This is Evening Light as I first saw her, sitting at the back of a commercial yard in Kingston Ontario. The yard was bustling, full of energy. Boats were being built and refurbished, chunky powerful mostly shallow draft fire boats. They were crafted from aluminum and fire, welded seams, and big functional topsides. Fascinating stuff. And I have not one picture of the other things going on in the yard.
Looking for a boat that would become the Evening Light is a long distance adventure. When you live far from boating centers like the Chesapeake, or further east along the sounds, is online dating with all the attendant drama and uncertainty. The biggest uncertainty is “What do I really want”. This is tempered of course by “What can I really afford?”
It is also a continued series of almost encounters. Boats that were almost right, except for that one thing. Or ran away with someone else before I could react. There was this traditionally designed centerboarder that I chased for a long time, and had three of them sold out from under me. And I got wrapped up in the chase. I would have loved my nearly mythical centerboarder and the shallow places she could sneak into not to mention her handsome lines and rugged massively over designed fiberglass hull.
And then the reality sunk in, she was small inside, and dark. I am a photographer practically before anything and dark places are not where I choose to live. I need light sculpting the world around me for inspiration. And the centerboard was one system to maintain. So I changed focus.
Another Date (no Evening Light yet)
I was getting closer to the Evening Light. I had actually seen her picture a number of times at this point but rejected her because of her asking price, reluctantly. So many people have purchased at the top of their budget only to be ambushed by the unexpected, flaws inherent or acquired, and had to sell before the job is done. I was on I mission. I had to stay more focused. Walk away from that beautiful flared bow. This is not the Evening Light you are looking for.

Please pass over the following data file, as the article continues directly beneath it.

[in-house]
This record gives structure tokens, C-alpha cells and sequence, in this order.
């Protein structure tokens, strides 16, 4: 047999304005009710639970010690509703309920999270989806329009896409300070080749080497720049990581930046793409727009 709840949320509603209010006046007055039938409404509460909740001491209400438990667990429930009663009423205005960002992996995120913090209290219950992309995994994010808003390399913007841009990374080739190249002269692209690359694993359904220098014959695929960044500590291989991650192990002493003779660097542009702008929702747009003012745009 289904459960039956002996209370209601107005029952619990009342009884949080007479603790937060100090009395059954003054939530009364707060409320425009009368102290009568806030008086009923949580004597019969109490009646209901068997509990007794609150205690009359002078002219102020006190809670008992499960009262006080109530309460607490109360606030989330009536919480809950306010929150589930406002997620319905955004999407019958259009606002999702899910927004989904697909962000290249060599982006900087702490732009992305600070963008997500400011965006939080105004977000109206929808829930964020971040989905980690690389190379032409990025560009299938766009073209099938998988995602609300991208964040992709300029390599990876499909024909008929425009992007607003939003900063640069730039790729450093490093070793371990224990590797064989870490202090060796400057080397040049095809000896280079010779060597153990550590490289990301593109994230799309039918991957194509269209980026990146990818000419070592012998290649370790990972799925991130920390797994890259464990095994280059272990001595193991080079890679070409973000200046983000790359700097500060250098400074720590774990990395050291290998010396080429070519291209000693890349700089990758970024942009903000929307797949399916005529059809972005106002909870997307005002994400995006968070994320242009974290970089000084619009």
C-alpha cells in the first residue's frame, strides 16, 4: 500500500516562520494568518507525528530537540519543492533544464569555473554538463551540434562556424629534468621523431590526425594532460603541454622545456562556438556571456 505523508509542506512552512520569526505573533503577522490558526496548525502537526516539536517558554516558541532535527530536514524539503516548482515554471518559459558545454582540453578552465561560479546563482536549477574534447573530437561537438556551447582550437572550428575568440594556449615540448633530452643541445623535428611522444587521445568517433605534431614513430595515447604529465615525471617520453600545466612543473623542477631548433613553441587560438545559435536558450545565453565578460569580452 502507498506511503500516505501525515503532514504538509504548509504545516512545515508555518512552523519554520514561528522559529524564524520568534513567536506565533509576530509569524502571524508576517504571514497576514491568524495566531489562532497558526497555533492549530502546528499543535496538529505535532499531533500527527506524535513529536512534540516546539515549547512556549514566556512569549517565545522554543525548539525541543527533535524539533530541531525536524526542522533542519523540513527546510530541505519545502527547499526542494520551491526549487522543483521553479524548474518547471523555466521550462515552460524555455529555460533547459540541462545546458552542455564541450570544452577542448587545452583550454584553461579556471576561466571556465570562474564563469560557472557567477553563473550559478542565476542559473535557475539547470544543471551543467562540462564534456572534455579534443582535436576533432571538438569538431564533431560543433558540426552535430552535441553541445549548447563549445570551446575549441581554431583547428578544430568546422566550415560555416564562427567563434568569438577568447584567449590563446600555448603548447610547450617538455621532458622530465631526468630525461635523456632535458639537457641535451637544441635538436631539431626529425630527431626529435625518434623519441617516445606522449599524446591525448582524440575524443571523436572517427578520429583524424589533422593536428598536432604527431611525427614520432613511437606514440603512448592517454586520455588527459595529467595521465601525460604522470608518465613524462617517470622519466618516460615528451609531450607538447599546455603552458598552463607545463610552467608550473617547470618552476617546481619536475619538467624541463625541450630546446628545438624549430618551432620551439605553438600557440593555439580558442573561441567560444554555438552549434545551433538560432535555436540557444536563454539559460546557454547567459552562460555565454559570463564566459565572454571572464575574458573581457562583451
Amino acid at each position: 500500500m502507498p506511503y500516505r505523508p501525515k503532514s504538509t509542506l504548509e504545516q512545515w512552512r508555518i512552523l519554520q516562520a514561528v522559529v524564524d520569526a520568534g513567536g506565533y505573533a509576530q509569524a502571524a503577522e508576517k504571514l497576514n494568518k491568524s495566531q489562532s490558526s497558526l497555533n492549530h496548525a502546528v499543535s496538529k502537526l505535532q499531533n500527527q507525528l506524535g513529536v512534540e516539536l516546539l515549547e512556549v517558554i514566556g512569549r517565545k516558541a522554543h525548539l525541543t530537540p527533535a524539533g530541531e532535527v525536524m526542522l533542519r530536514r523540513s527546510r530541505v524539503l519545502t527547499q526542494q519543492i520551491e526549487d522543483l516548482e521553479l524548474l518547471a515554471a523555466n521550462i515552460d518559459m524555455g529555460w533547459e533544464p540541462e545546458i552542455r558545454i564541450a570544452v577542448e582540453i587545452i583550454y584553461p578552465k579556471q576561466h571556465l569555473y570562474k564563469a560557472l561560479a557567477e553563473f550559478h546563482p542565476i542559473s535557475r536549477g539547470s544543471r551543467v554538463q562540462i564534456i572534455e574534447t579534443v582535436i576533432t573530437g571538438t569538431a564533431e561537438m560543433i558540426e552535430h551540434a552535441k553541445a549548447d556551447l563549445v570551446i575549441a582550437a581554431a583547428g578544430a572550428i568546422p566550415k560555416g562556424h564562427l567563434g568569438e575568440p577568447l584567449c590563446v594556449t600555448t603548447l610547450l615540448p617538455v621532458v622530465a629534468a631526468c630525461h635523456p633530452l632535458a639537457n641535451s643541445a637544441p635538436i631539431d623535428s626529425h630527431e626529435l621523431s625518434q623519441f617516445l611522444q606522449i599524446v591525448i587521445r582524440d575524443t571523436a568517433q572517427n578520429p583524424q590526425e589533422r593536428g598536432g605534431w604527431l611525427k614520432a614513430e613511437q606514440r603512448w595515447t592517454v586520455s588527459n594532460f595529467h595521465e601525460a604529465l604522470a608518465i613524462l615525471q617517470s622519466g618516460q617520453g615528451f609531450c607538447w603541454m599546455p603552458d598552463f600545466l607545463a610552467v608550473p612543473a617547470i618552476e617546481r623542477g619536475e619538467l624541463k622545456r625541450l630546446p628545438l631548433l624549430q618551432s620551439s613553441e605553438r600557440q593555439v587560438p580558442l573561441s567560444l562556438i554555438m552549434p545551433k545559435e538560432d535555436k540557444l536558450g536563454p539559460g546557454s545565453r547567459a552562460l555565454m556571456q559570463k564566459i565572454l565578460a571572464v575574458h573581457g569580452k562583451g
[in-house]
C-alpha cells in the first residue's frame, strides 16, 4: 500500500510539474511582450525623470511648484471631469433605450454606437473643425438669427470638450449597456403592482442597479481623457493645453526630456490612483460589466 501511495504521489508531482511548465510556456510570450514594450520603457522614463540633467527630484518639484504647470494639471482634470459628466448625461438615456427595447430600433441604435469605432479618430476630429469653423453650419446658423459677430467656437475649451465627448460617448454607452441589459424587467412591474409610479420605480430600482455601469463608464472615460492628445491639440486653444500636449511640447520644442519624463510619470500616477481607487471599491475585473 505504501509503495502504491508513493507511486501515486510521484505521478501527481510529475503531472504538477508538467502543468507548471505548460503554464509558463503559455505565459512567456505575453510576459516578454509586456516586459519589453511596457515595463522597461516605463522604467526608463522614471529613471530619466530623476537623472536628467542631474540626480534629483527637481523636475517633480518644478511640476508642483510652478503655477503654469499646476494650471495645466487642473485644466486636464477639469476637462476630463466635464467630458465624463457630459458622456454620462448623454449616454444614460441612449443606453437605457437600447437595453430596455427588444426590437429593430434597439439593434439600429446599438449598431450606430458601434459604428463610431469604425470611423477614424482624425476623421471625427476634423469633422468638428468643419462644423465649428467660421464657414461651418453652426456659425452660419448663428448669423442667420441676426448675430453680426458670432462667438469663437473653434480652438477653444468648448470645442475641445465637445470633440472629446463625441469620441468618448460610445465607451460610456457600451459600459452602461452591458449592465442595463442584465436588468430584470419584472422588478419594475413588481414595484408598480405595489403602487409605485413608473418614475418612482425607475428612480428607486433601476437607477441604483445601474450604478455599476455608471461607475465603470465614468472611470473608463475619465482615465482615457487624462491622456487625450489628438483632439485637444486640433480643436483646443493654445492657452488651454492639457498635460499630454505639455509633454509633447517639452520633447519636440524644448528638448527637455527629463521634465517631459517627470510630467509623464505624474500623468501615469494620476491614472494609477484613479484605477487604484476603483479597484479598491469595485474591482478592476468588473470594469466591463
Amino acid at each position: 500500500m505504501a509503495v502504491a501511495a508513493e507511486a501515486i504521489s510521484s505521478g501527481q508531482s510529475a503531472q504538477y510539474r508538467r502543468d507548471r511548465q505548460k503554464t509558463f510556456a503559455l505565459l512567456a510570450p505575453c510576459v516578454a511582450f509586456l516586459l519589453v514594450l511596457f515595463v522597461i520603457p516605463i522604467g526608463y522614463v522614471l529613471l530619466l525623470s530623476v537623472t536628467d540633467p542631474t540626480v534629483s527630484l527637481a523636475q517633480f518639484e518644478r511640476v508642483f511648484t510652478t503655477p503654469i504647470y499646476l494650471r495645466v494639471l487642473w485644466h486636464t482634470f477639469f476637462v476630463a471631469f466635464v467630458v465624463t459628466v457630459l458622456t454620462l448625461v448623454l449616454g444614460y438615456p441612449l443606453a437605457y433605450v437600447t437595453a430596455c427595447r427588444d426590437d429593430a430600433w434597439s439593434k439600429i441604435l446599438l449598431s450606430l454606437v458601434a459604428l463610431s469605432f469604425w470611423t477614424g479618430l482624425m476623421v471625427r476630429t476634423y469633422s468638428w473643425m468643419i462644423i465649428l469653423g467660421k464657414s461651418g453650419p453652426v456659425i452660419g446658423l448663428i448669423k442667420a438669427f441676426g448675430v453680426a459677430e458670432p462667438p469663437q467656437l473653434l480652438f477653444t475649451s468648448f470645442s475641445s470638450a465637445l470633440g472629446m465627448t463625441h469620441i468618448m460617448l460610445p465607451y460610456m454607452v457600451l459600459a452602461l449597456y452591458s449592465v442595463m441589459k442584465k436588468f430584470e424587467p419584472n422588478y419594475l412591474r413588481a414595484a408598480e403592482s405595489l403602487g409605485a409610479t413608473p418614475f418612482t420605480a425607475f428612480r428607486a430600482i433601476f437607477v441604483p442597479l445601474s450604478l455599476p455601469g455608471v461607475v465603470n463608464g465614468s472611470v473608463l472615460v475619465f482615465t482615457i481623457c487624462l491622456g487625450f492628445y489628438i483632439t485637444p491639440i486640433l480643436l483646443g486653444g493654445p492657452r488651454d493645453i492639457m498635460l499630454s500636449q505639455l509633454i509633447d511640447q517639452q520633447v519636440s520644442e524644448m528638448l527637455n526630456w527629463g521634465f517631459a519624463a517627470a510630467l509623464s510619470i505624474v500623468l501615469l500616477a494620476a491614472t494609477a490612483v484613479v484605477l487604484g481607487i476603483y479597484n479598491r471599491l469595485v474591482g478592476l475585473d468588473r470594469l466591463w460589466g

Several (probably more than several if truth be told) dates later I ended up in Deltaville, Va. I had my eye open for a Rasmus 35. Why the Rasmus was high on my list is a whole post in itself. As is Darlene Logan of Lippincott Marine who was an angel through this whole process. Without her I would have not survived this dating process.
Back to Deltaville. The Rasmus was light on her feet. When you stepped aboard she responded. Not what I expected from the reviews, but what can you tell from the reviews, they are other (usually) men writing these things, with other needs.
And this where I began to discover that my needs were, and continue to be different than many sailors. I don’t just want the light. I need the light. I define my life by the light.
Which is why the date with the Rasmus ended early despite the many hours it took driving see her. Time not wasted though. I hope she found good sailing partners. She was a touch worn, but well cared for and has many years ahead of her, perhaps with another family with growing children.
Fast forward months later. My sister Robin (Scientist, Explorer, and a steadying influence in a turbulent world) offered to help me acquire a Saturna 33. Now for some reason, later discovered, another post perhaps, they all the available Saturnas seemed to be in Canada. And I don’t own a car.
Much logistical magic later, involving a rental car, two ferries, hitchhiking across an island in the Saint Lawrence river, and meeting up with a stranger in a ferry terminal (in the handsome Canadian city of Kingston), I found myself standing looking up at my first Saturna.
And then I climbed aboard the boat that would later become the Evening Light. And reality sunk in. With Robin’s help I could afford her alright, but she wasn’t worth the asking price. Evening Light had been full of water, on the inside.
So after a cursory examination we went off to see one of her sister ships.